Tell that to Angela Merkel, Hillary Clinton, Jeb Bush,...

I'm sure Trump is very happy that some people think he's polite and statesmanlike, but that don't make it so.
  #69  
Old 07-18-2018, 12:22 PM
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I don't know how anyone can listen to what he was saying at the 'summit', hearing his tone and inflection, and possibly think that he absolutely didn't mean to say "would".
  #70  
Old 07-18-2018, 12:27 PM
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Originally Posted by Fotheringay-Phipps View Post
It's beyond obvious that he was backpedaling, and I don't think this is a serious question.

That said, I don't think the initial statement was as depicted by many posters here either. You have to consider the following:
[LIST][*]Trump tends to be very non-confrontational when in the presence of actual people even when he might be trashing them out of their presence. (E.g. he tends to say nice things about relations with Europe when in the physical presence of European leaders.)
Except that that isn't true. That statement is either deluded as all fucking hell or is just straight up spreading propaganda, IMHO.

Last edited by Snowboarder Bo; 07-18-2018 at 12:29 PM.
  #71  
Old 07-18-2018, 12:30 PM
Fotheringay-Phipps Fotheringay-Phipps is offline
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Originally Posted by Robot Arm View Post
Tell that to Angela Merkel, Hillary Clinton, Jeb Bush,...
Bush and Clinton have no connection to this, in that he was debating them at the time. But Merkel is one of the European leaders I was thinking of. From Business Insider
Quote:
President Donald Trump on Wednesday claimed to have a "very, very good" with German Chancellor Angela Merkel just hours after causing an uproar at the NATO summit in Brussels when he said Germany was "controlled" by Russia.

"We had a great meeting discussing military expenditure," Trump said in front of TV cameras. "We're talking about trade. We have a very, very good relationship with the chancellor. We have a tremendous relationship with Germany."

Directly addressing Merkel, who was sitting next to him, Trump added, "You've had tremendous success, and I congratulate you."
I've seen media commentary about this tendency somewhere or other, but didn't find it in a brief search just now.

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  #72  
Old 07-18-2018, 01:20 PM
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After almost two years, hasn't it become painfully obvious who and what this man is?
I was reading Spy Magazine in the late 80s. It's been painfully obvious what the deal is for at least 30 years.
  #73  
Old 07-18-2018, 01:21 PM
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Voted "backpedaling."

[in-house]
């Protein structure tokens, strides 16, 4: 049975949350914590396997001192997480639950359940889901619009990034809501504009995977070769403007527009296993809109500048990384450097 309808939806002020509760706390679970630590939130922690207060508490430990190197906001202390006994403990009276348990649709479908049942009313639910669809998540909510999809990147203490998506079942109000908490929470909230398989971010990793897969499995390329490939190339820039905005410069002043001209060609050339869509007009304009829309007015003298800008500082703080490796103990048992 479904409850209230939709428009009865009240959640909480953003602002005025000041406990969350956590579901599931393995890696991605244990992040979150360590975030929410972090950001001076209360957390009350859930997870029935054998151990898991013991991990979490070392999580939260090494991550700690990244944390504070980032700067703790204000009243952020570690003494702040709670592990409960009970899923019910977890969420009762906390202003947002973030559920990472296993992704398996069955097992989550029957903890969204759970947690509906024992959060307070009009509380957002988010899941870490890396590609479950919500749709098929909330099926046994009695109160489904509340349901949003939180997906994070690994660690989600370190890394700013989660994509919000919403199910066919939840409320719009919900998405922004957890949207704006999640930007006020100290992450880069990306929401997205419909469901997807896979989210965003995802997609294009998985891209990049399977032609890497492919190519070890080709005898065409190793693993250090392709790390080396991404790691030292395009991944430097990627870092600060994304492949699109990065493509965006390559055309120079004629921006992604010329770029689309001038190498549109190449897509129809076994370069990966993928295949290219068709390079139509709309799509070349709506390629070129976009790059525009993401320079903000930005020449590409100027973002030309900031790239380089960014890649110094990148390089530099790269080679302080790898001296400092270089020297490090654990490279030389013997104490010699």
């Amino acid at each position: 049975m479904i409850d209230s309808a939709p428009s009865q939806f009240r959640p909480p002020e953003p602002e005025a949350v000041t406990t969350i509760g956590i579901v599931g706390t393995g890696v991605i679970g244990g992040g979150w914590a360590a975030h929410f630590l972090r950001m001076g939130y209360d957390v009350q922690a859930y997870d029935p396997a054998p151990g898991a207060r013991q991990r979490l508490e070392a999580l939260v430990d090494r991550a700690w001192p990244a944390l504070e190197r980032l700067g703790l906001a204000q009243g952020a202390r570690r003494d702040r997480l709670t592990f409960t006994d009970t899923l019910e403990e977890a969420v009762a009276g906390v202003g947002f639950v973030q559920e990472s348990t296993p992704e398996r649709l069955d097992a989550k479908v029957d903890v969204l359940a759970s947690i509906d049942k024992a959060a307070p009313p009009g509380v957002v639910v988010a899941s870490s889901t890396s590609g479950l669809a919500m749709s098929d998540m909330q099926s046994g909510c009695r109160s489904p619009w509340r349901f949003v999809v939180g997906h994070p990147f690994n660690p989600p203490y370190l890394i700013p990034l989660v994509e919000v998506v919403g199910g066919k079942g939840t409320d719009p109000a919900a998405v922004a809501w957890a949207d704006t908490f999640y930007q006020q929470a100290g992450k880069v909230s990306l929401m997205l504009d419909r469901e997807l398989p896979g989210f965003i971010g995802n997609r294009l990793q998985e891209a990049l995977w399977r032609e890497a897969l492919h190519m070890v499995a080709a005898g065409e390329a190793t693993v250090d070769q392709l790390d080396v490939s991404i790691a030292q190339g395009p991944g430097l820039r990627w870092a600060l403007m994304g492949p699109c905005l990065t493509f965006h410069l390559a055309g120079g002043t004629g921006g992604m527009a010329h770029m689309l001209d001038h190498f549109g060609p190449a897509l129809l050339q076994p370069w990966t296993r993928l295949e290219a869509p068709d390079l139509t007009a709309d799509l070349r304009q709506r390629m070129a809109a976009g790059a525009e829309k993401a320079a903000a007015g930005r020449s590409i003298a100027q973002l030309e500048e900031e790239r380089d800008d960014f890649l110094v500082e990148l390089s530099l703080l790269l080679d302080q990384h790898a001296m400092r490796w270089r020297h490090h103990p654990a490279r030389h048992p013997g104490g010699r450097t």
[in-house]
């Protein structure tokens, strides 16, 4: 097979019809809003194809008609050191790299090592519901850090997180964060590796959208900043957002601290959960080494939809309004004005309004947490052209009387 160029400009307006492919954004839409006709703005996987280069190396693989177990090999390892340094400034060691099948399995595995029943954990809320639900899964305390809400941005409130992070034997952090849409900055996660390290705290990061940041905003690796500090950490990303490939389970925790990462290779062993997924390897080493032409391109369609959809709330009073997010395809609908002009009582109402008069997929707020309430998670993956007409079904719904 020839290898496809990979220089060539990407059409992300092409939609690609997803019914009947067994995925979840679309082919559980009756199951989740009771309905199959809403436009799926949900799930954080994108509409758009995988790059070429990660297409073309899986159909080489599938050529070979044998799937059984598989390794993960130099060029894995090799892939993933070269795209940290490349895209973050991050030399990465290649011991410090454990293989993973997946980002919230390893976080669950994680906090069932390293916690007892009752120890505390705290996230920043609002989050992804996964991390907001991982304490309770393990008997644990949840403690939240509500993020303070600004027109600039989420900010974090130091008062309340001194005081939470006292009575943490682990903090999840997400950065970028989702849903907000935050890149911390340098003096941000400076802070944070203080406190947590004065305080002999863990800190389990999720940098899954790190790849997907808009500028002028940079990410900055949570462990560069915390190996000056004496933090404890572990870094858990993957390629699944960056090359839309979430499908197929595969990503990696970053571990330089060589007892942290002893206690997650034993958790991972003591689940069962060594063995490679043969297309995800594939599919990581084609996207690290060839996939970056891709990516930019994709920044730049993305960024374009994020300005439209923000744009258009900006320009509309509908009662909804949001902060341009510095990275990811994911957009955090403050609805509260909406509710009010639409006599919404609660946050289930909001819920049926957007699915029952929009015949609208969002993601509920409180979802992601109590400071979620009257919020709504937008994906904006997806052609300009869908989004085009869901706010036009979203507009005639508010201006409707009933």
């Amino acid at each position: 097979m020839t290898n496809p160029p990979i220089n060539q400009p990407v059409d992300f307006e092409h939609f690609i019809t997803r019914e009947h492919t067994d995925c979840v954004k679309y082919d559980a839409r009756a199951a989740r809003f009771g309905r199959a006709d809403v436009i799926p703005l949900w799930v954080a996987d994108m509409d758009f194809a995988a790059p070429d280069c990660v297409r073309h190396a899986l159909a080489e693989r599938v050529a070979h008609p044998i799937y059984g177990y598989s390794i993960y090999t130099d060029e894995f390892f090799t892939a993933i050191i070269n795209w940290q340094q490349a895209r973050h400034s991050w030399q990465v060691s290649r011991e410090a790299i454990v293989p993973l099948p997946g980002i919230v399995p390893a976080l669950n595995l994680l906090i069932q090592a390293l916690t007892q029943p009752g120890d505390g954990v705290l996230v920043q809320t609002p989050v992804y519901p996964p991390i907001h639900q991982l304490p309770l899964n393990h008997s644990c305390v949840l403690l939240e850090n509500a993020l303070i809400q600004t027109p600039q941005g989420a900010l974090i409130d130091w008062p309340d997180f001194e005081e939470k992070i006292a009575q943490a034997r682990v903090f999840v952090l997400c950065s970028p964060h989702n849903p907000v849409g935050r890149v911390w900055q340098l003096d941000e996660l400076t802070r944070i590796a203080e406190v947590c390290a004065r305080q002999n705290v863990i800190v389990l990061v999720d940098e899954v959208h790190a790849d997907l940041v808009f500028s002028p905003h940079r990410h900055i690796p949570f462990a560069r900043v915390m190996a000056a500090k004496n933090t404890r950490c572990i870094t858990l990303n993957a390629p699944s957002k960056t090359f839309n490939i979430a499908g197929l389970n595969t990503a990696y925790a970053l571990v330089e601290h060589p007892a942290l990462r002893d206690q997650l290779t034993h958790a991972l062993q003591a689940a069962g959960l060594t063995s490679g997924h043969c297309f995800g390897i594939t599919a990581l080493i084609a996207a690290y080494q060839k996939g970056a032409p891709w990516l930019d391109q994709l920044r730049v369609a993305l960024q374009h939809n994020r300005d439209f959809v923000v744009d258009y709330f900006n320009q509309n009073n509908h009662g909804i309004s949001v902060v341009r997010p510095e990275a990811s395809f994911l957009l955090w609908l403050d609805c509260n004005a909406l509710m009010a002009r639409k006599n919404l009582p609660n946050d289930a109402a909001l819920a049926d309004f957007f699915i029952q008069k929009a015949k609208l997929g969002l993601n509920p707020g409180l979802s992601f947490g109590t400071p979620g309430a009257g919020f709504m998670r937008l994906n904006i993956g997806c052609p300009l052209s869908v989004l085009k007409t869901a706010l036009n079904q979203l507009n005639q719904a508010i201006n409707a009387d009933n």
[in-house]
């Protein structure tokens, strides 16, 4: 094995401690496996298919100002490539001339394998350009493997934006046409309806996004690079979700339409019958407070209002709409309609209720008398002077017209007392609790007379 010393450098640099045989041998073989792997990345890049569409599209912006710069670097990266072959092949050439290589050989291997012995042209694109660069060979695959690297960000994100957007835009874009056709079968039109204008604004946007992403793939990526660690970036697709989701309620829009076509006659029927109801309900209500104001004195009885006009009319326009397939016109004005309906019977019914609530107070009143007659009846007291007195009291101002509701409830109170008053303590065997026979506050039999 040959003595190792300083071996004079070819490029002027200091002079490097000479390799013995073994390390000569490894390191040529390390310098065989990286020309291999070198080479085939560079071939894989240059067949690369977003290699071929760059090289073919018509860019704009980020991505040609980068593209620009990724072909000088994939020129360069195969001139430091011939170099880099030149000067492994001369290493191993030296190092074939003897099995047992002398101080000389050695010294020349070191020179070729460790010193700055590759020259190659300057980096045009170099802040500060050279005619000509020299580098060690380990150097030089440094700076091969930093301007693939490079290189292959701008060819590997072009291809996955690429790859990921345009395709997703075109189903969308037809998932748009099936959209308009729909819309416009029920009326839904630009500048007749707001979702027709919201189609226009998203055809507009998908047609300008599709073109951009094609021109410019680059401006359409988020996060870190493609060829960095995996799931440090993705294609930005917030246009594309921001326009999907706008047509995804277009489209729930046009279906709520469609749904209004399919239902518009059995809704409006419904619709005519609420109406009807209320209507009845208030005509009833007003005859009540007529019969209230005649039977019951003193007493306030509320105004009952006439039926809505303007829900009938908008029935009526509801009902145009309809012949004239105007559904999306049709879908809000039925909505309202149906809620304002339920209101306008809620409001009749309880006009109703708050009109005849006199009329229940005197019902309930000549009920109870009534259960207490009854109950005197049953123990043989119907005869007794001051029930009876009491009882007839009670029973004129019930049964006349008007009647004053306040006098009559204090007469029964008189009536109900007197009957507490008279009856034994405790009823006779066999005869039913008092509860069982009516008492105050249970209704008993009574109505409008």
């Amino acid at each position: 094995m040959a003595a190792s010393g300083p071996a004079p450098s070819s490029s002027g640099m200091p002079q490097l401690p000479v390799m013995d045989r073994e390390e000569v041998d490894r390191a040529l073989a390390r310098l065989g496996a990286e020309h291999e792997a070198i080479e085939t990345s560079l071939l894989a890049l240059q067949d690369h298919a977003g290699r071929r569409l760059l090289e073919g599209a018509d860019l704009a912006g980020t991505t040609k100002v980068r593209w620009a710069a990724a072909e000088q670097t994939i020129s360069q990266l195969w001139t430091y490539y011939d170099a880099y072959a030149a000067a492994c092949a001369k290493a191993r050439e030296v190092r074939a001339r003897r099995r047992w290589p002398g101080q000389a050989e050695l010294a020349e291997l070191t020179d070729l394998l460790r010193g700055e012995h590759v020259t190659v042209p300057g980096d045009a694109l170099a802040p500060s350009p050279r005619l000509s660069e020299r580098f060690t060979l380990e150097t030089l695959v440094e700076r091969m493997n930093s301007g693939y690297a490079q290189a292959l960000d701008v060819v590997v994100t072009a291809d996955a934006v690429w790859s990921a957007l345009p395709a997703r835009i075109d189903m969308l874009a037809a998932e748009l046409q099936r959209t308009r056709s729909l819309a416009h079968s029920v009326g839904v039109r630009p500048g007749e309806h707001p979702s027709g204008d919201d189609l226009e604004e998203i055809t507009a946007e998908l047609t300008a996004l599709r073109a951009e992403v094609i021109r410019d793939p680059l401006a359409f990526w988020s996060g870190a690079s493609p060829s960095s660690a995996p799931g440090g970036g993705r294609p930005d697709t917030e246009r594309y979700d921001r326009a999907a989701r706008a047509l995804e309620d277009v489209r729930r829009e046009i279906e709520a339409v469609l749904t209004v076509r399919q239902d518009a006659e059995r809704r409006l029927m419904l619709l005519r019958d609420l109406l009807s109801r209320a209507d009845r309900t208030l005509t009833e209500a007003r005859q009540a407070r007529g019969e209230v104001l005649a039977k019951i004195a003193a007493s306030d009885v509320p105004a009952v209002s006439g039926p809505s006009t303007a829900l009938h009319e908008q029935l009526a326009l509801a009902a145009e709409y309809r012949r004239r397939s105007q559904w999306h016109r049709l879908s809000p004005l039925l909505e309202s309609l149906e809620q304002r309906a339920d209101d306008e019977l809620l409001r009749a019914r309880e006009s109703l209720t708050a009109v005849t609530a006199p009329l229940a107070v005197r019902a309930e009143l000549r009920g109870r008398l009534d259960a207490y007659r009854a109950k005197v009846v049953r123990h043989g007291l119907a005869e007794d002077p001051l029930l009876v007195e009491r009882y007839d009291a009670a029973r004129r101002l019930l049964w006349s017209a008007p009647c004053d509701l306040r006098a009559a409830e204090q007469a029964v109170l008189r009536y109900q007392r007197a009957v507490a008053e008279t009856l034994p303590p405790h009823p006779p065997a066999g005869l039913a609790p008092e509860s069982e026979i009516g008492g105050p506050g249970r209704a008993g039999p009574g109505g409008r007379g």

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  #74  
Old 07-18-2018, 01:32 PM
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That person misclicked.
The ballot was confusing!
  #75  
Old 07-18-2018, 01:54 PM
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Originally Posted by Budget Player Cadet View Post
And yet you posted one of his tweets in the pit earlier today... And seem to support him being president. The mind boggles.
I laughed at one of his tweets. And I don't support him as President. I didn't vote for him. I just enjoy laughing at the inanities that come out of his talk hole.

I thought you had me on ignore anyway?
  #76  
Old 07-18-2018, 02:39 PM
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I went with "other", because he's not backpedaling, not really.

The way I see it: he's an idiot, and he thought he did a great job in Helsinki and everything was just fine as usual (in his mind). Then he got back to the US, and a bunch of Republican senators and other grown-ups immediately sat little Donnie down and told him he just screwed the pooch big-time, and he was going to have to go in front of the cameras and say these exact words to try to patch things up, and they would hustle him out afterwards with no questions.

So, he's not backpedaling, this is totally begrudging on his part. He barely even managed that statement, he wanted to go off-script so badly. He did screw up the statement in part anyway. "Yeah, maybe Russia, could be other people too."

I don't get how there are people, like my own father, who are blind to the fact that he absolutely cannot speak ill of Russia, and there is something beyond suspicious about that.
  #77  
Old 07-18-2018, 02:51 PM
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Backpedaling and lying, though lying through a script.
If Trump's nose grew an inch for every lie, we could get to the ISS by climbing it to orbit.
  #78  
Old 07-18-2018, 02:52 PM
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The replay of Trump's answer clearly pronounced 'would' on purpose ... no doubt about it, but being a room with Putin for two hours or more can do that one's mind from an evil ruler of his people known to kill his adversaries.

What would you do call Putin a liar to his face?

They say Trump got very mad on Air Force One on the way home ... I suspect he saw and heard his mistake and corrected it a day later.

I bet he really feels bad being called the worse president in modern history.